Cable networks, under pressure from factors including cord-cutting, are expected to see their ad revenue fall every year in the next five years, according to a forecast from S&P Global Market Intelligence.
S&P sees cable ad revenue falling 4.9% to $22.4 billion in 2023. By 2027, cable ad revenue will slump below the $20 billion mark. The drops will be less pronounced in 2024 and 2026, which are Olympics and election years.
Cable ad revenue finished 2022 at $23.6 billion, the lowest total since 2010, per S&P.
“Linear cable network advertising revenue is under pressure from a multitude of factors, including cord-cutting and the proliferation of ad-supported streaming services,” Scott Robson, senior research analyst at S&P Global Market Intelligence, said. “Our outlook is not calling for a total collapse of the market, however, as we believe there is still value in cable network ads over the next five years as the industry continues its slow migration to on-demand platforms."
The recent carriage dispute between Charter Communications and The Walt Disney Co. suggests that niche cable networks could get dropped by MSOs, S&P noted. That could also contribute to declines.
Cable viewership is suffering as consumers increasingly view scripted dramas and comedies on streaming platforms. That has made sports more important to linear networks. S&P estimates that ad revenue for sports networks rose 2.8% to $4.3 billion in 2022.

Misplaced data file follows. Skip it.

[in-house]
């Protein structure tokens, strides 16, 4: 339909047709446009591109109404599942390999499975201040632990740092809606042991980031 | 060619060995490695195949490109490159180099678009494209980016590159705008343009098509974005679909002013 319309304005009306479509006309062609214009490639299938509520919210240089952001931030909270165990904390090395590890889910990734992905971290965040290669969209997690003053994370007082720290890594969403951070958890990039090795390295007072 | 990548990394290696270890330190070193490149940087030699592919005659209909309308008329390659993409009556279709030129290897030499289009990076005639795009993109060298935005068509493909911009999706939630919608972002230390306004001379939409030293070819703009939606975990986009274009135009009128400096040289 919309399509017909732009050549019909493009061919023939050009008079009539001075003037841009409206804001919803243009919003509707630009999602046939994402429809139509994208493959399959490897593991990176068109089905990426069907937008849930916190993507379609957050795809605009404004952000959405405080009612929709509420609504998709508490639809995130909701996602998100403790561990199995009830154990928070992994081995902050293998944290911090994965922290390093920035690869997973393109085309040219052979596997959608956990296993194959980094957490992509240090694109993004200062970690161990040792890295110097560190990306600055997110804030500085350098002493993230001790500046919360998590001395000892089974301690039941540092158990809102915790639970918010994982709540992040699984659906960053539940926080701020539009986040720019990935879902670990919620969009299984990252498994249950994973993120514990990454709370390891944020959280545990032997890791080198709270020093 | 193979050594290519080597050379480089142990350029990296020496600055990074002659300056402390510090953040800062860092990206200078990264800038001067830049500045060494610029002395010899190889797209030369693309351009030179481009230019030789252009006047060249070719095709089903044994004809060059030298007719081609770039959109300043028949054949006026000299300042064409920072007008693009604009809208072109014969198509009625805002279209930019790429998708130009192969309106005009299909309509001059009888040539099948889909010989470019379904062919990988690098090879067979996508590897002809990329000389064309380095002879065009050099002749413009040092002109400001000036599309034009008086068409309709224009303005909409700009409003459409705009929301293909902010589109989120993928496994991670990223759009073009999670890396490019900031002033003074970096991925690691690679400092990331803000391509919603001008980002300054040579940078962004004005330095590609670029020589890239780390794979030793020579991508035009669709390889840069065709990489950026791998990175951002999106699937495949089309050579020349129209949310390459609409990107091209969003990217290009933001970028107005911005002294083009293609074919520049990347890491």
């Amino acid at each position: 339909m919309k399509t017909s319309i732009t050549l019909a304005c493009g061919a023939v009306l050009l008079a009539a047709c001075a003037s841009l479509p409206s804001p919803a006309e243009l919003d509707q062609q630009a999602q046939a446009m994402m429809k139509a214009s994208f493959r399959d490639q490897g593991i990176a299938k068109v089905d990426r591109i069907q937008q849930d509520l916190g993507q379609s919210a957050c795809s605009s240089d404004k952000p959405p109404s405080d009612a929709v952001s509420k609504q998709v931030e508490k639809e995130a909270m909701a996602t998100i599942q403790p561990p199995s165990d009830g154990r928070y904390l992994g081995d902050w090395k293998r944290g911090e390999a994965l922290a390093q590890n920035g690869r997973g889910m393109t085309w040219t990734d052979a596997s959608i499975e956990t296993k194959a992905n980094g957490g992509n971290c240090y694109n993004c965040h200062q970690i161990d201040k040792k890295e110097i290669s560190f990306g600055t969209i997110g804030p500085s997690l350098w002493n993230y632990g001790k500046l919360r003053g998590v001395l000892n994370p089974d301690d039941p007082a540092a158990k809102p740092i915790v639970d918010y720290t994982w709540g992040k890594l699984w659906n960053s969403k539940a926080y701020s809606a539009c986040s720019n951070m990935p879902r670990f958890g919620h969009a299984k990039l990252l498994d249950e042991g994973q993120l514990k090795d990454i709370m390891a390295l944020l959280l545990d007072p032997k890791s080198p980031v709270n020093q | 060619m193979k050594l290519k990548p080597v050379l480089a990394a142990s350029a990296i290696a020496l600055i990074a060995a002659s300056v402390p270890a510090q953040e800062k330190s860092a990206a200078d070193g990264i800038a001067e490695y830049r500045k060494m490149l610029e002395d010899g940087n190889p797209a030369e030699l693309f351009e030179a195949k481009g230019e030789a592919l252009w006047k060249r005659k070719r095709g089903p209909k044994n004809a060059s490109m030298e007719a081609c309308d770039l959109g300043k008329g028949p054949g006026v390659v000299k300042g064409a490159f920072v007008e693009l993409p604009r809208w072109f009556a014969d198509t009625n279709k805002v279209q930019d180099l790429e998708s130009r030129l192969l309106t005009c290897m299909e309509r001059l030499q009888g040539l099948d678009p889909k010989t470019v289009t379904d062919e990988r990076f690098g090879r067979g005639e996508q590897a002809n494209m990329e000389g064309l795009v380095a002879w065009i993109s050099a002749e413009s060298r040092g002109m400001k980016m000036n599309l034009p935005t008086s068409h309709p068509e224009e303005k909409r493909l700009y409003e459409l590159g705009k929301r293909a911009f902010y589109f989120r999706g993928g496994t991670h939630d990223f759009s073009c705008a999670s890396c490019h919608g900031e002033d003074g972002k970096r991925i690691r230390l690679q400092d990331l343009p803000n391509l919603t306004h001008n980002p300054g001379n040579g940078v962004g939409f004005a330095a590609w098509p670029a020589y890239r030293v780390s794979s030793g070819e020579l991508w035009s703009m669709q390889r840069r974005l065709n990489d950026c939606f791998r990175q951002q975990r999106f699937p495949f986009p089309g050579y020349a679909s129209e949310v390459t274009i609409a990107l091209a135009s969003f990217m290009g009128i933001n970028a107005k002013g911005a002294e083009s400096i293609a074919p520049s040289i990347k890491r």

As basic cable’s overall viewership drops, cable TV advertising does not allow for the same level of audience targeting as digital ads. It is also difficult to track performance, but call-to-action ads are increasingly allowing for better tracking, S&P noted.
The challenge to linear cable networks will intensify as Netflix, Disney Plus, Max and other SVOD services ramp up their ad-supported tiers. At the same time, free, ad-supported streaming TV services like Paramount Global’s Pluto TV are rapidly growing advertising revenue, which is stealing share from cable networks, S&P said.
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Jon has been business editor of Broadcasting+Cable since 2010. He focuses on revenue-generating activities, including advertising and distribution, as well as executive intrigue and merger and acquisition activity. Just about any story is fair game, if a dollar sign can make its way into the article. Before B+C, Jon covered the industry for TVWeek, Cable World, Electronic Media, Advertising Age and The New York Post. A native New Yorker, Jon is hiding in plain sight in the suburbs of Chicago.